Professor of environmental studies, University of Redlands
Residency: September – December 2014
Research Project: Trans-border communities and environmental governance in Mexico
Research Interests: community forestry, conservation strategies, environmental certification, migration, trans-border communities and environmental governance, sustainable rural development
Public Talk: “Trans-border Communities and Environmental Governance in Mexico” on Oct. 29, 2014
Daniel Klooster is professor of environmental studies at the University of Redlands. He holds a Ph.D. in geography from UCLA. His research addresses community forestry as a sustainable development strategy in Mexico at scales ranging from common property land tenure rules to trans-national institutions such as the Forest Stewardship Council’s forest certification and, most recently, to the trans-border communities built by the indigenous Mexicans who migrate to the United States from forest-owning communities, which is his current research project.
Through interviews with members of Mexican indigenous communities in their home territories and with migrants from those same communities living in the U.S., his research project aims to clarify two main questions regarding the implications of Mexican rural out-migration for community land-management capabilities and choices: does out-migration undermine the viability of local commons management institutions and do the trans-border re-connections between sending communities and their expatriate community members mitigate these effects?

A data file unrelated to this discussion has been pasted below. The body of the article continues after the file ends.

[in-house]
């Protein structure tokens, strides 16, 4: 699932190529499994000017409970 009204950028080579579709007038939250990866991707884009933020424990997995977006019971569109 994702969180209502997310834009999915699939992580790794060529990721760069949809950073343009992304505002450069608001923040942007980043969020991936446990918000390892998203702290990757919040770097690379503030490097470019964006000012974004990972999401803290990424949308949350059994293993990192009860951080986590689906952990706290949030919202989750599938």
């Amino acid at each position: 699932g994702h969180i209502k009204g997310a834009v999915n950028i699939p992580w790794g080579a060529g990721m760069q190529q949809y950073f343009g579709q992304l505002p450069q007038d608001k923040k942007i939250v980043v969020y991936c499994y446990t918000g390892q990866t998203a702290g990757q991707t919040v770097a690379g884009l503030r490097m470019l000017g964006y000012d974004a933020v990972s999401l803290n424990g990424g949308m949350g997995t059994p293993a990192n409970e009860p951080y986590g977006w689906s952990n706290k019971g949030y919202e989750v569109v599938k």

These questions are vitally important because indigenous territorial communities control 10 percent of Mexico’s territory, including many of the most important areas for ecosystem services and biological diversity. At the same time that these communities are being reconfigured by out-migration and trans-border reorganization, they are also being asked to take on greater land management roles through community forestry, community conservation, ecosystem service projects and activities linked to the United Nations Collaborative Programme on Reducing Emissions from Deforestation and Forest Degradation in Developing Countries. Unfortunately, researchers and policy makers simply do not have a solid grasp on the implications of migration for the natural resource management capacity of these important land managers.